Lists of holidays

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Lists of holidays by various categorization.

Consecutive holidays[edit]

Religious holidays[edit]

Ancient Greek/Roman[edit]

Bahá'í holidays[edit]

Buddhist holidays[edit]

Celtic, Norse, and Neopagan holidays[edit]

In the order of the Wheel of the Year:

Christian holidays[edit]

The Christian Patronal feast days or 'name days' are celebrated in each place's patron saint's day, according to the Calendar of saints.

East Asian holidays[edit]

Hindu holidays[edit]

Islamic holidays[edit]

  • Ashura (Tenth day of Muharram. Muharram is the first month of the lunar year)
  • Eid (feast): Date determined by the lunar calendar and observation of the moon
    • Eid ul-Adha (Feast of the Sacrifice; tenth day of Dhulhijjah, the twelfth and final month of the lunar year)
    • Eid ul-Fitr (Feast of Breaking the Fast; first day of Shawal. It marks the end of Ramadan, the fasting month. Part of honoring this occasion is "zakaat ul-fitr" (giving alms to the needy on the day of Eid ul-Fitr))
  • Eid ul-Milad an Nabi (Feast of the Birth of the Prophet; Birth of Prophet Muhammad)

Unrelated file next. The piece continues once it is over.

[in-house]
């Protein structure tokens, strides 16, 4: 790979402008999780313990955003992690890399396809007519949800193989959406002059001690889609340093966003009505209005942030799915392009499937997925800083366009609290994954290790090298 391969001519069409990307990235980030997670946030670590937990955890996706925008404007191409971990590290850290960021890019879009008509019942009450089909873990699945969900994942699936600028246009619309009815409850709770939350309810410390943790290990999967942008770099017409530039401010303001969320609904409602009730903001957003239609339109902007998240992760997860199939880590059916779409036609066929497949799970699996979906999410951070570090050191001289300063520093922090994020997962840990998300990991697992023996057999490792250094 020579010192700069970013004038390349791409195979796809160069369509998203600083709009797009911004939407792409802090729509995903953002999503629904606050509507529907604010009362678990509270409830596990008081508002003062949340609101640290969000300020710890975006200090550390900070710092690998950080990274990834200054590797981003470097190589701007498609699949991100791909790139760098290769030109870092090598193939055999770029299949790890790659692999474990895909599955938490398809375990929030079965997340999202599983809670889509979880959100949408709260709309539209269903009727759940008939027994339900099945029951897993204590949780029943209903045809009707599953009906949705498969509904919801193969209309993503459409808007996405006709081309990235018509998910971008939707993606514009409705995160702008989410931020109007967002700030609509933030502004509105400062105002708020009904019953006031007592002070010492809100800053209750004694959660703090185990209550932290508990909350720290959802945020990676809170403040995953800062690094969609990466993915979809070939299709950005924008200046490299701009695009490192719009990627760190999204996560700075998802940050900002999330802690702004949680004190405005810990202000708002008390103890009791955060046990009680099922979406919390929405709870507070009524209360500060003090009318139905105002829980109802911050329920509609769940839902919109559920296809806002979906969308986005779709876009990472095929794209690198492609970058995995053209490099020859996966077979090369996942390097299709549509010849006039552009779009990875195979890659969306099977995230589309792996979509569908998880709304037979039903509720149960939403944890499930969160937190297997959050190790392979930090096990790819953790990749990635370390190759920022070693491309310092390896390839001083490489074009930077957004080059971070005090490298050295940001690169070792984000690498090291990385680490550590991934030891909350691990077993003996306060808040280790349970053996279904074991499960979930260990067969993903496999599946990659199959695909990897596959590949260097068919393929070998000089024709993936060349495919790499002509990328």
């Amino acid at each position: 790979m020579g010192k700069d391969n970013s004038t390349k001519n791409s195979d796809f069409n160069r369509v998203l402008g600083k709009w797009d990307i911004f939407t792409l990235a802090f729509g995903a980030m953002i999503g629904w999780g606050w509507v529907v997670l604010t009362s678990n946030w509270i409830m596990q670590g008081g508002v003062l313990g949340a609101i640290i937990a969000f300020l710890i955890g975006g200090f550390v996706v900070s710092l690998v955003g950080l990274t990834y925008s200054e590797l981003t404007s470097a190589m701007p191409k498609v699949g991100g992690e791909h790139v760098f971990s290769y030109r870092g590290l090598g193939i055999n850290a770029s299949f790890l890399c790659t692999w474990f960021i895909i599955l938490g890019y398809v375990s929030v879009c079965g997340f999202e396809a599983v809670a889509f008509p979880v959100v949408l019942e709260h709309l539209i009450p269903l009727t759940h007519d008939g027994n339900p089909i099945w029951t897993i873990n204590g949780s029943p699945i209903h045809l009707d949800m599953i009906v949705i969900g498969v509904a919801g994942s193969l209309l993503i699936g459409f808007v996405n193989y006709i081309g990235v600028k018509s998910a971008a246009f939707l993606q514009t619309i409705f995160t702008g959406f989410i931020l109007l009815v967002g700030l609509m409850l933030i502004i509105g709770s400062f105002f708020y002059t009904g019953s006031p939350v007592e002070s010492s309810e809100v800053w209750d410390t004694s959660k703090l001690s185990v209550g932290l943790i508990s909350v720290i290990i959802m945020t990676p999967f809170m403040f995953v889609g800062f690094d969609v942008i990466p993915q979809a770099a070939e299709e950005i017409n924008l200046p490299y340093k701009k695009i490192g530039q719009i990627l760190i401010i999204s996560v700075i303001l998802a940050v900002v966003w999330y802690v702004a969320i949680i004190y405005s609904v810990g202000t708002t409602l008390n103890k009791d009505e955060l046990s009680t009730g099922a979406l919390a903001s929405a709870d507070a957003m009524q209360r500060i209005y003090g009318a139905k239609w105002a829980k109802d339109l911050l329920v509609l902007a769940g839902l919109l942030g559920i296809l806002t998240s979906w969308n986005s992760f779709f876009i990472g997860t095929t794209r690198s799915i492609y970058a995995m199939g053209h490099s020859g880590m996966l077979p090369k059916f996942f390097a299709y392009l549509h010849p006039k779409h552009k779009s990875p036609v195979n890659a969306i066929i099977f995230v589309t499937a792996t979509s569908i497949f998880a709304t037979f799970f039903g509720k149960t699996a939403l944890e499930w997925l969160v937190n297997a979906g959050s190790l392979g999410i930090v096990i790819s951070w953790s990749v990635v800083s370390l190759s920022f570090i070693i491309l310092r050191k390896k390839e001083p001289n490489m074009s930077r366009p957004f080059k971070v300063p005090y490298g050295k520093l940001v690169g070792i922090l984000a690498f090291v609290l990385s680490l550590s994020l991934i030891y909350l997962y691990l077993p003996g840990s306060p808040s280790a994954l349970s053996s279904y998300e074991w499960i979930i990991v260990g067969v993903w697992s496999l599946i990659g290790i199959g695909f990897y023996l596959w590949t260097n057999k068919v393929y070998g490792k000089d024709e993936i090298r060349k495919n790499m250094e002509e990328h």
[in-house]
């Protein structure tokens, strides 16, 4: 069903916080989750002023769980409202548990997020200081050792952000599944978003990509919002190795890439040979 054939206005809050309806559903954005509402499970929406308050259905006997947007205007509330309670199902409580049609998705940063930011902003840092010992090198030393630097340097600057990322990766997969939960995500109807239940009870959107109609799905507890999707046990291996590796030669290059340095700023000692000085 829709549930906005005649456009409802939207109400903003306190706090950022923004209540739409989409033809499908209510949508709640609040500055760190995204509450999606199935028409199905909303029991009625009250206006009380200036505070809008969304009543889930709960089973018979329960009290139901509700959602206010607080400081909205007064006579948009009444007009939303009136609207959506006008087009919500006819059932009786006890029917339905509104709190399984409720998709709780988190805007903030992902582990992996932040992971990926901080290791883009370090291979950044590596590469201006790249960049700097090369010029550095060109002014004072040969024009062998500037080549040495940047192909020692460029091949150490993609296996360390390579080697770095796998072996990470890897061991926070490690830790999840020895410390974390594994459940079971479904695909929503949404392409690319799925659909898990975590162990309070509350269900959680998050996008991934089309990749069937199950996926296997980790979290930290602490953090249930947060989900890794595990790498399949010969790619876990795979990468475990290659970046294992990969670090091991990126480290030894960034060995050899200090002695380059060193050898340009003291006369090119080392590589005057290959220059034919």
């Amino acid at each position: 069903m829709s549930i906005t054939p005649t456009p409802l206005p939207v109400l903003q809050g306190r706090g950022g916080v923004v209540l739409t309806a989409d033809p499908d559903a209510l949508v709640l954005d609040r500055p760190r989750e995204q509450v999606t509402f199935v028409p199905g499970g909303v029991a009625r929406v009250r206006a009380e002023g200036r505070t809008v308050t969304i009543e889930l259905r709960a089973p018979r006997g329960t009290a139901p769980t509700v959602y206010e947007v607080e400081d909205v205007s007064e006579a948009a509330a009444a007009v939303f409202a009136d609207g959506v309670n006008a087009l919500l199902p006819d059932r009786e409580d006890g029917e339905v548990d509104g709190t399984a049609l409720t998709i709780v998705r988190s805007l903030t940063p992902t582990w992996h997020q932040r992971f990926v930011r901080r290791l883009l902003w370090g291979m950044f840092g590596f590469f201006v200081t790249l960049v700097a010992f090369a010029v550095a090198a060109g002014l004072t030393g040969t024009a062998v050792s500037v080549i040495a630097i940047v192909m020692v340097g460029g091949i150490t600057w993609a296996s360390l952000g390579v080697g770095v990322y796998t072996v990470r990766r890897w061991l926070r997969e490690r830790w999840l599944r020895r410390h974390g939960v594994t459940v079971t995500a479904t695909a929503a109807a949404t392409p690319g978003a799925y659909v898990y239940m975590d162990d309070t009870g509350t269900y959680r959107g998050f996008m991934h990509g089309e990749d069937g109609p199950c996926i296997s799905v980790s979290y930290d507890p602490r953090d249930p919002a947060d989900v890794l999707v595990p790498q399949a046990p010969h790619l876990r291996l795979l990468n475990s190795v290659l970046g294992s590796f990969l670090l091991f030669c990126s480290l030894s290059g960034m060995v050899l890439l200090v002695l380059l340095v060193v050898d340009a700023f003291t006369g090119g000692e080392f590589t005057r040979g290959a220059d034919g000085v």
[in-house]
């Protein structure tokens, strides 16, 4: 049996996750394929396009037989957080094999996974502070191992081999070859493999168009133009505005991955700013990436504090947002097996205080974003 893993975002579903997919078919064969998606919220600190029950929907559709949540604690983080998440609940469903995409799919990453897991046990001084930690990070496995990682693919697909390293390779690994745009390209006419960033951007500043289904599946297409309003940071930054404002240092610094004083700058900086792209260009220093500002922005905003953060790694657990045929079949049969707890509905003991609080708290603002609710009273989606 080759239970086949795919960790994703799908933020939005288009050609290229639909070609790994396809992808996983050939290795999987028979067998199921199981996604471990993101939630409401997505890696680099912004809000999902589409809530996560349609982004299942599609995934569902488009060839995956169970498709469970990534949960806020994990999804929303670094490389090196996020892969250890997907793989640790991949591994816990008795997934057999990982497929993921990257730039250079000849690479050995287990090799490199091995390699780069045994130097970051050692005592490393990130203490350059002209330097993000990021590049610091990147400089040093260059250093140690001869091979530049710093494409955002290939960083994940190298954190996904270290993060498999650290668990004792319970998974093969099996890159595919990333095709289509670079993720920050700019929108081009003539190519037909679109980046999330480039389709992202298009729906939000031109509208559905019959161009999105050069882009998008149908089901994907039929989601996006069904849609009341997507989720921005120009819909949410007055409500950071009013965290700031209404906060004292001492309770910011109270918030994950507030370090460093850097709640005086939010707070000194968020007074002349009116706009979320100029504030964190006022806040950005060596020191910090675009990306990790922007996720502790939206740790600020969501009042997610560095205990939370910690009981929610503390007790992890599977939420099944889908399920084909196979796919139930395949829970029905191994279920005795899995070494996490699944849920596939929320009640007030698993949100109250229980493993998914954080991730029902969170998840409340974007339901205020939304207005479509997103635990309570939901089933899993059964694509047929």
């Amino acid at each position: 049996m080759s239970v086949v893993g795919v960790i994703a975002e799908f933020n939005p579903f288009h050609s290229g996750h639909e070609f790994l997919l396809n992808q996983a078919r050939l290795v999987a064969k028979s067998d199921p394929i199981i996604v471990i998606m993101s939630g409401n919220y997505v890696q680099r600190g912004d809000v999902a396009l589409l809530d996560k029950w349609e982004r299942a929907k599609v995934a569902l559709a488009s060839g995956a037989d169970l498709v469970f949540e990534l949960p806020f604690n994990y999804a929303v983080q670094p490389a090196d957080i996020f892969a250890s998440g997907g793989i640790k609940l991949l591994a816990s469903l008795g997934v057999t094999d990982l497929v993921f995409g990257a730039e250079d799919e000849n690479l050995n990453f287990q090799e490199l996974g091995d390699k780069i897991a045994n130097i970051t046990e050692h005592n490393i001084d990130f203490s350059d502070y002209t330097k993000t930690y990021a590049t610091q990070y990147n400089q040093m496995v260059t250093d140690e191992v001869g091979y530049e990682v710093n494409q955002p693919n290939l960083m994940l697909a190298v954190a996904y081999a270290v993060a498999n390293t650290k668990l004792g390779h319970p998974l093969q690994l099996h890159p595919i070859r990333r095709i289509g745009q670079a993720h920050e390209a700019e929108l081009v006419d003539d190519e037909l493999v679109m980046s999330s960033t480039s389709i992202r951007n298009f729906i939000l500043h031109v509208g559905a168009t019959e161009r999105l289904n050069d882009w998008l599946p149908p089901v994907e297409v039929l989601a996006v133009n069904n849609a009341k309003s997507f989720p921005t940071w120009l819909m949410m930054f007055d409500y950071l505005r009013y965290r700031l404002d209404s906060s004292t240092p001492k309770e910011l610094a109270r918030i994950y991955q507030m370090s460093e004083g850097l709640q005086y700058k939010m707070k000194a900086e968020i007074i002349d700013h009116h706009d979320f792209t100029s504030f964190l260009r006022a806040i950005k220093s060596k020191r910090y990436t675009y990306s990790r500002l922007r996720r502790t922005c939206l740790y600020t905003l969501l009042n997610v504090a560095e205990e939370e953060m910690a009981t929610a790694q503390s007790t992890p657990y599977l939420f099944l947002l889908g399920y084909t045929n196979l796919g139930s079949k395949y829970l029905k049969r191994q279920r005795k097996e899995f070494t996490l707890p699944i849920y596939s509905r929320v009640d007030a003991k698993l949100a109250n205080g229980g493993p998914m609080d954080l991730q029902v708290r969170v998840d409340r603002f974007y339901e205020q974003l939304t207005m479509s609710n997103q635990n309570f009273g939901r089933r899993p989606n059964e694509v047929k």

• Holy Month of Ramadan/Fasting (First day of Ramadan)
    • Jumu'atul-Wida (Last Friday of Ramadan before the celebration of Eid ul-Fitr)
    • Laylat al-Qadr (Night of Decree; last ten days of Ramadan. The revealing of the first verses of the Quran to the Prophet Muhammad)
  • Islamic New Year (First day of Muharram every year)
  • Isra and Miraj (Ascension of Prophet Muhammad into Heaven)
  • Jumu'ah (More commonly known as the Day of Assembly or the Day of Gathering; Held every Friday of the lunar year as an alternative to the Zuhr prayer)
  • Nisfu Shaaban (Decisions of the fortunes of men in the approaching year)
  • Nuzul Al Qur'an (First revelation of the Quran)
  • Jain holidays[edit]

    Jewish holidays[edit]

  • Chag HaMatzot (Feast of Unleavened Bread - )
  • Hanukkah (Feast of Dedication; Also called the Festival of Lights - Commemoration of the rededication of the Jerusalem Temple)
  • Pesach (Passover - Deliverance of Jews from slavery in Egypt)
    • Lag B'Omer (A holiday celebrated on the 33rd day of the Counting of the Omer, which occurs on the 18th day of the Hebrew month of Iyar)
  • Purim (Feast of Lots - Deliverance of Jews in Persia from extermination by Haman)
  • Reishit Katzir (Feast of Firstfruits - )
  • Rosh Hashanah (Feast of Trumpets; Also called the Jewish New Year - First day of Tishrei every year)
  • Shabbat (The 7th Day Sabbath - The day of rest and holiest day of the week, Saturday)
  • Shavuot (Feast of Weeks - Wheat harvesting in Israel and the receiving of the Torah at Mount Sinai)
  • Sukkot (Feast of Tabernacles; Also called the Feast of Ingathering - )
    • Shemini Atzeret (A holiday sometimes confused as being the 8th day of Sukkot; Beginning of the rainy season in Israel)
      • Simchat Torah (Observed after Shemini Atzeret; Completion of the Sefer Torah)